Starbucks CEO focuses on new role, avoids labor issues in investor call
Published in Business News
Starbucks new CEO Laxman Narasimhan led his first shareholder annual meeting Thursday, facing investors' questions just days after he took over the role from longtime leader Howard Schultz.
Shareholders presented five proposals, including a more robust CEO succession plan and an assessment on the company's alleged anti-union practices. Seattle-based Starbucks recommended voting against all shareholder-introduced proposals. The votes will be announced within four days through a filing with the Securities and Exchange Commission.
In the meeting, Narasimhan laid out his monthslong process to acclimate to the coffee giant since he was announced CEO in September.
During the transition, Narasimhan met with teams across the world. He said at this point he understands the company well, but still has to earn his "green apron" every day.
Narasimhan also took the time to become a certified barista. He said he plans to work a half-day shift once a month in a Starbucks store.
Aside from the transition, Narasimhan steered away from topics about growing labor tensions between the coffee giant and union workers.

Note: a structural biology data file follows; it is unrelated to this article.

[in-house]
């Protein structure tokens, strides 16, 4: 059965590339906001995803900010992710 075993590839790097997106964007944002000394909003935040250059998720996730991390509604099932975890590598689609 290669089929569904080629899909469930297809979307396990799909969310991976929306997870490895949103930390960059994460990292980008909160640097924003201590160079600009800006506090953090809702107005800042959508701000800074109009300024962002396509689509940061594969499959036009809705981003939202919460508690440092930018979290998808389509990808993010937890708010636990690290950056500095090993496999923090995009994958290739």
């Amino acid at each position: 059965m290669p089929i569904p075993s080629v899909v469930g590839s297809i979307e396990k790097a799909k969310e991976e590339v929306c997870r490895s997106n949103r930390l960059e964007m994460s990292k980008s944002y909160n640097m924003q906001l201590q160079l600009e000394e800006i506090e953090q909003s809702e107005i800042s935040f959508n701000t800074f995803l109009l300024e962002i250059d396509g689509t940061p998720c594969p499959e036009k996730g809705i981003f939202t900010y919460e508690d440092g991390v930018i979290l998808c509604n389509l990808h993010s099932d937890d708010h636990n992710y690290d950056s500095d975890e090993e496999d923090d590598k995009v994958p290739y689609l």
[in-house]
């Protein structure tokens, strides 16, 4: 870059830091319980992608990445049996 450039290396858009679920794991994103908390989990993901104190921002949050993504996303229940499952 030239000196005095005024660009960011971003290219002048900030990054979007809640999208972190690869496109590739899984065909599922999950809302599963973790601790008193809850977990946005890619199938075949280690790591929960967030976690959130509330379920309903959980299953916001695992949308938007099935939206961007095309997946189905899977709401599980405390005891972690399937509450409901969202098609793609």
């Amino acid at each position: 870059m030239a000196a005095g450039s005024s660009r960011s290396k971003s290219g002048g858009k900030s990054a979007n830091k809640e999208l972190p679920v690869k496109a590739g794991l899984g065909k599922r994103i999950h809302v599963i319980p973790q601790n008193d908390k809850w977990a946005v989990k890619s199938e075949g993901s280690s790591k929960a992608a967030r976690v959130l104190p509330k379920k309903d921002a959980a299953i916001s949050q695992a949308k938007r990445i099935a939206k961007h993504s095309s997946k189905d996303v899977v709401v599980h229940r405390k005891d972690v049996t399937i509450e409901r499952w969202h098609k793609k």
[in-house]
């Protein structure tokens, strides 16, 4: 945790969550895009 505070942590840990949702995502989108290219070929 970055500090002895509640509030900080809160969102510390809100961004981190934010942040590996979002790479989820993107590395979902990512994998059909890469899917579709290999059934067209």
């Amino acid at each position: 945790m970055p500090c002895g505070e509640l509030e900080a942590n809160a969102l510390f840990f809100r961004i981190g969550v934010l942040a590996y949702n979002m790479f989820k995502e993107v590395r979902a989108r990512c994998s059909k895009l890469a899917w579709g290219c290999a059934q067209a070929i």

In response to a question about whether Starbucks would commit to a labor neutrality agreement with Workers United, the company's chief communications officer and executive vice president AJ Jones II stepped in to say that the company wouldn't do so. A labor neutrality agreement is a contract with many provisions under which the employer agrees to support a union's attempt to organize.
The agreement includes provisions such as a "card check" agreement, which means that instead of a secret ballot election, the employer recognizes the union automatically if the number of cards reaches a specific threshold.
"We believe that we must affirm our partners' ability to vote in an election and have access they need to make an informed decision," Jones said. Starbucks refers to workers as partners. Jones, previously a policy director for U.S. Rep. James Clyburn, D-S.C., is part of a three-person group in charge of labor decisions at Starbucks.
With the "card check" process, Jones said, "we would be suppressing the ability for those who didn't vote, or making a determination that may not be in line with their experience, their expectation or their choices."
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